A Visit to Salt and Straw: Artisan Ice Cream in Portland, Oregon
Who: Kim and Tyler Malek – these two are cousins!
What: Salt and Straw, artisan ice cream
Where: Portland, Oregon
If you live in Portland, you know that Salt & Straw is really popular. What started as a small, hand–pushed ice cream cart has turned into a celebrated community hang out with a constant, gigantic line out the door—all within a year’s time. And their list of innovative and ridiculously seasonal flavors is about as long as their ever–present queue of excited customers.
Salt and Straw, located in northeast Portland (with a northwest location to open in just a few weeks) is an ice cream parlor serving up a dizzying array of hand–made flavors. All the ice cream starts with milk from Lochmead Dairy, where the cows are rumored to have opera sung to them by the lead farmer. From there, imaginative, local ingredients are stirred in with the utmost care by a small staff in a tiny kitchen.
Kim’s dream to start an ice cream shop sparked over 15 years ago. After moving back to Portland for love, her idea became a reality when her younger cousin Tyler approached her with tested flavors and a thorough proposal to create unique ice creams with top notch local ingredients. The team launched Salt and Straw about a week later and the neighborhood has been licking up sweet ice creams from waffle cones ever since. Their story is one of perseverance, collaboration with fellow food artisans, and passion to create a joyful spot for gathering.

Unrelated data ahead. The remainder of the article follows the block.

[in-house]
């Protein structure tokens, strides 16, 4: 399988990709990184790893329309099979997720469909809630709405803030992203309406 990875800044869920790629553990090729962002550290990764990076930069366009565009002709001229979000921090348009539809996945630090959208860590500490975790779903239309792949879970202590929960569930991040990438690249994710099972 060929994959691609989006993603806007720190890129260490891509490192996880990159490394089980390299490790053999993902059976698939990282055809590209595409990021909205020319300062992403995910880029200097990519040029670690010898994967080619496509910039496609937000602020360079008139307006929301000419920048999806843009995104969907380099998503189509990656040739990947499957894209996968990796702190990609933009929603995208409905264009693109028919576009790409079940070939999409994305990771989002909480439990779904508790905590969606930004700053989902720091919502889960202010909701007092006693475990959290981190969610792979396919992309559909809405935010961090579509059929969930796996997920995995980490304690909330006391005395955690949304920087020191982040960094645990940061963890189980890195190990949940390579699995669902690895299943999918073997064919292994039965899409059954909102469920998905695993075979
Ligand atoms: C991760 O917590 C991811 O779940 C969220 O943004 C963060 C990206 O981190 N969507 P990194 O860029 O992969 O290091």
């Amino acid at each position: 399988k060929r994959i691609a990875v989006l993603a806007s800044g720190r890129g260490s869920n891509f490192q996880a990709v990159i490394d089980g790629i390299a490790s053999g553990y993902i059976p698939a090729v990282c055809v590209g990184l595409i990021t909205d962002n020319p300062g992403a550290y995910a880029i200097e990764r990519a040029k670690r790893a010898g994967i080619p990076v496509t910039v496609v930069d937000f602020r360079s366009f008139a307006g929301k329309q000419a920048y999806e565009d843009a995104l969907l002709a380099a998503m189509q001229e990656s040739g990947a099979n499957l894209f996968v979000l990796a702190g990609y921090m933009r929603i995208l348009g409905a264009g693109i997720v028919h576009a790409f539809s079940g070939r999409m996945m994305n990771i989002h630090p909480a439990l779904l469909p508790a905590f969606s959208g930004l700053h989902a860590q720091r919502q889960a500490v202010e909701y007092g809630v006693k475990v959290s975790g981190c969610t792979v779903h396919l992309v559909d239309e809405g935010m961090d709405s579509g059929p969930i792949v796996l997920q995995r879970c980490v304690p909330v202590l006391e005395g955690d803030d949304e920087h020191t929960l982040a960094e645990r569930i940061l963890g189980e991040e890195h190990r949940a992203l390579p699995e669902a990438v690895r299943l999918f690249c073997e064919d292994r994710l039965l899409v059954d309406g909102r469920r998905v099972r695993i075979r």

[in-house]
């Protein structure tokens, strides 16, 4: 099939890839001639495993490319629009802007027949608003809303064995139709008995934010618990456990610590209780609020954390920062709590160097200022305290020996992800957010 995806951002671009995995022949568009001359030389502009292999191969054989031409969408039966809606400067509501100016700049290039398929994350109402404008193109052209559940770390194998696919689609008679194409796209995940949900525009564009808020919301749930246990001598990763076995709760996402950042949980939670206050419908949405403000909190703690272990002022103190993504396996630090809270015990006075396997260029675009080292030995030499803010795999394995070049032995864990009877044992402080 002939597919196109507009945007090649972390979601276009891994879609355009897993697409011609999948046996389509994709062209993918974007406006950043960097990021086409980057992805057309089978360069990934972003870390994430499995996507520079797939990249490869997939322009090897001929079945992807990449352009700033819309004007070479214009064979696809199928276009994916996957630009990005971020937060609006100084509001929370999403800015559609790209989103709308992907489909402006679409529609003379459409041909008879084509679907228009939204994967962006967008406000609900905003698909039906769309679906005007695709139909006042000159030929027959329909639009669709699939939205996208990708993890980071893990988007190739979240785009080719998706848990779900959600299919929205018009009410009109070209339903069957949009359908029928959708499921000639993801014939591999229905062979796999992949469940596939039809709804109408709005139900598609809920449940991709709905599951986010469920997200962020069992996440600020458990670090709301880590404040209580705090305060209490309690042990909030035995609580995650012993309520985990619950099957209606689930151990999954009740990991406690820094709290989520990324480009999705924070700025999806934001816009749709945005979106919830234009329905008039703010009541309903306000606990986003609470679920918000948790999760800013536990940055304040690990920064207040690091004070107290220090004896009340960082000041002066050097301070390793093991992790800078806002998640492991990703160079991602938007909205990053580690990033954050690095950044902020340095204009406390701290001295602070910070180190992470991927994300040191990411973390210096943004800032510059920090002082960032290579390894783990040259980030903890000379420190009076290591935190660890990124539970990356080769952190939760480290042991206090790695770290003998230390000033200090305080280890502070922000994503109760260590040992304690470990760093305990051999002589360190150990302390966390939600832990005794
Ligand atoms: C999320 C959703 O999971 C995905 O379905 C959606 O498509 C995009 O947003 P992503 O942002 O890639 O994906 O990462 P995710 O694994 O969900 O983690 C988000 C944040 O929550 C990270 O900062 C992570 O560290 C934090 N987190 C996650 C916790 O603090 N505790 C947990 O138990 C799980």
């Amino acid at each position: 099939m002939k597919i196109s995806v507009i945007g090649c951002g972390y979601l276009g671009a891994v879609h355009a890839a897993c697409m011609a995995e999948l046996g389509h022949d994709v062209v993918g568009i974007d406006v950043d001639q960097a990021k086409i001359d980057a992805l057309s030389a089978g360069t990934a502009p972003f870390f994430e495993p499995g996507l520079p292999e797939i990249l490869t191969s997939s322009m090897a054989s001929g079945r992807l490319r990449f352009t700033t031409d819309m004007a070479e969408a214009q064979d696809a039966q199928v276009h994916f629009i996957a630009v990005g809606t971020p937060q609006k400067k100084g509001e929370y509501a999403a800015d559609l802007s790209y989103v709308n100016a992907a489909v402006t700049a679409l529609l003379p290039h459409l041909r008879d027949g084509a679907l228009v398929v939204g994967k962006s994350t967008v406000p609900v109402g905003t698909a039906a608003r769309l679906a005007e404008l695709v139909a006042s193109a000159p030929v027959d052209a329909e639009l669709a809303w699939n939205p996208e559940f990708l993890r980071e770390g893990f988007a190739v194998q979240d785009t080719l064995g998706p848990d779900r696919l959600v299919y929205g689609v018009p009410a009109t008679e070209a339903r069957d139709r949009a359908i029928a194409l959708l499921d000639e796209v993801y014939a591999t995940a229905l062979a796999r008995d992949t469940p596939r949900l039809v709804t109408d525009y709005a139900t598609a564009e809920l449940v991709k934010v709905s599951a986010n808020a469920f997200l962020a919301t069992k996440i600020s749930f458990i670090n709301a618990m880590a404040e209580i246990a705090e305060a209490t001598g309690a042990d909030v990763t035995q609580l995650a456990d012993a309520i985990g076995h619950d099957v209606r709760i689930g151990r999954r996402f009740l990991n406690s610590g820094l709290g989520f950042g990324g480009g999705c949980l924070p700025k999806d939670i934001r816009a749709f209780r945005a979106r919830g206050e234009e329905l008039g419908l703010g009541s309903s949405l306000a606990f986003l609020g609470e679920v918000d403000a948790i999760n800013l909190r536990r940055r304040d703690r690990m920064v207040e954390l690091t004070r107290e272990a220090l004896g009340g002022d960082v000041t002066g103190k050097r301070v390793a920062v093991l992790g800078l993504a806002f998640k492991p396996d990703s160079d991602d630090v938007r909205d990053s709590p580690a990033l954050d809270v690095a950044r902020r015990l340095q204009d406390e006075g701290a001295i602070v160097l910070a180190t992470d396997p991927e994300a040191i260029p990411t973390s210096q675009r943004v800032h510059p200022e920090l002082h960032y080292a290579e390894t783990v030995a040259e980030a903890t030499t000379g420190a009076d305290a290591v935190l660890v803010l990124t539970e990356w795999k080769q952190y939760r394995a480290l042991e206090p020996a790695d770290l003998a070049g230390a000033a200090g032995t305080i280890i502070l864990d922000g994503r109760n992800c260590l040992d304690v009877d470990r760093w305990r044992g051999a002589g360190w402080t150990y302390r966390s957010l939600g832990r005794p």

Salt and Straw’s kitchen is well under 300 square feet, but what it lacks in size, it makes up for in its ability to produce every possible morsel that winds up in one of the ice creams. This includes baking ricotta–frosted walnut cookies for their Meyer lemon ice cream, crafting salted caramel sauce to squirt onto the world’s most decadent banana split, or mincing candied lemon peel into ‘confetti’ for their mint chocolate chip flavor. That’s just what I saw in the singular afternoon I visited. This team and their small batch maker churn out about 5 gallons at a time nearly all day. Speaking of the team members, the employees I spoke with during my visit have been there since the shop opened in August of last year. How to manage with so much divine ice cream staring you down each day? One of them responded, “Kim (the founder) and I are both runners so it offsets the ice cream!” How many miles equals a sundae, I wonder…
The Secret Sauce